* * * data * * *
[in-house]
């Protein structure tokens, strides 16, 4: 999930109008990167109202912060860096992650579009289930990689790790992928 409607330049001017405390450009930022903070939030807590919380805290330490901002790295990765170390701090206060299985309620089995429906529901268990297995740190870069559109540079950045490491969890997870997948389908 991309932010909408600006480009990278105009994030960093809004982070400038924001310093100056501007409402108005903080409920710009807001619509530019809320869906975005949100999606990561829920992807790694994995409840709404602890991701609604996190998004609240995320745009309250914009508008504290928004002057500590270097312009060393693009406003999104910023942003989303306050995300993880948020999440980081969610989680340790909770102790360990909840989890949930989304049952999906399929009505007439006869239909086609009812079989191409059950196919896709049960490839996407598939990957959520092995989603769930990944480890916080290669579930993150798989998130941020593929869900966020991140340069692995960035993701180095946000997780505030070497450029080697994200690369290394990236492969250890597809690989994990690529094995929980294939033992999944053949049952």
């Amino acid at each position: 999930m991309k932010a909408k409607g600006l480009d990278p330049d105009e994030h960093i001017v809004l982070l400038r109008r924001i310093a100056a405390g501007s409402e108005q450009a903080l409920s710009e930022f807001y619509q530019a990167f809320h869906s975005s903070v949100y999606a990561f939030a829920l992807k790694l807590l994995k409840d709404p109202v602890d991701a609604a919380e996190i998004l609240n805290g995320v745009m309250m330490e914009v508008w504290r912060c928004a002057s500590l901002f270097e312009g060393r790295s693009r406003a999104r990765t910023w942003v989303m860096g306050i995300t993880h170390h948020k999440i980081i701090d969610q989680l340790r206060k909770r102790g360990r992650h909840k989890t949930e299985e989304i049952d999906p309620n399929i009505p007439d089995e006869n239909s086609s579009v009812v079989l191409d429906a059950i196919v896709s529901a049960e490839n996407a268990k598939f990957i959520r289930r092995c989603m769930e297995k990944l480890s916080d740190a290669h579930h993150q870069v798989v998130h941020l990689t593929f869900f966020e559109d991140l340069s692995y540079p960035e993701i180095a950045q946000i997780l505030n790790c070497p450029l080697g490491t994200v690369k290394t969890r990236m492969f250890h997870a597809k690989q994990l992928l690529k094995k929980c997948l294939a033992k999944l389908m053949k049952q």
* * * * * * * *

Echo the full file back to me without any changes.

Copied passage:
[in-house]
């Protein structure tokens, strides 16, 4: 999930109008990167109202912060860096992650579009289930990689790790992928 409607330049001017405390450009930022903070939030807590919380805290330490901002790295990765170390701090206060299985309620089995429906529901268990297995740190870069559109540079950045490491969890997870997948389908 991309932010909408600006480009990278105009994030960093809004982070400038924001310093100056501007409402108005903080409920710009807001619509530019809320869906975005949100999606990561829920992807790694994995409840709404602890991701609604996190998004609240995320745009309250914009508008504290928004002057500590270097312009060393693009406003999104910023942003989303306050995300993880948020999440980081969610989680340790909770102790360990909840989890949930989304049952999906399929009505007439006869239909086609009812079989191409059950196919896709049960490839996407598939990957959520092995989603769930990944480890916080290669579930993150798989998130941020593929869900966020991140340069692995960035993701180095946000997780505030070497450029080697994200690369290394990236492969250890597809690989994990690529094995929980294939033992999944053949049952």
């Amino acid at each position: 999930m991309k932010a909408k409607g600006l480009d990278p330049d105009e994030h960093i001017v809004l982070l400038r109008r924001i310093a100056a405390g501007s409402e108005q450009a903080l409920s710009e930022f807001y619509q530019a990167f809320h869906s975005s903070v949100y999606a990561f939030a829920l992807k790694l807590l994995k409840d709404p109202v602890d991701a609604a919380e996190i998004l609240n805290g995320v745009m309250m330490e914009v508008w504290r912060c928004a002057s500590l901002f270097e312009g060393r790295s693009r406003a999104r990765t910023w942003v989303m860096g306050i995300t993880h170390h948020k999440i980081i701090d969610q989680l340790r206060k909770r102790g360990r992650h909840k989890t949930e299985e989304i049952d999906p309620n399929i009505p007439d089995e006869n239909s086609s579009v009812v079989l191409d429906a059950i196919v896709s529901a049960e490839n996407a268990k598939f990957i959520r289930r092995c989603m769930e297995k990944l480890s916080d740190a290669h579930h993150q870069v798989v998130h941020l990689t593929f869900f966020e559109d991140l340069s692995y540079p960035e993701i180095a950045q946000i997780l505030n790790c070497p450029l080697g490491t994200v690369k290394t969890r990236m492969f250890h997870a597809k690989q994990l992928l690529k094995k929980c997948l294939a033992k999944l389908m053949k049952q």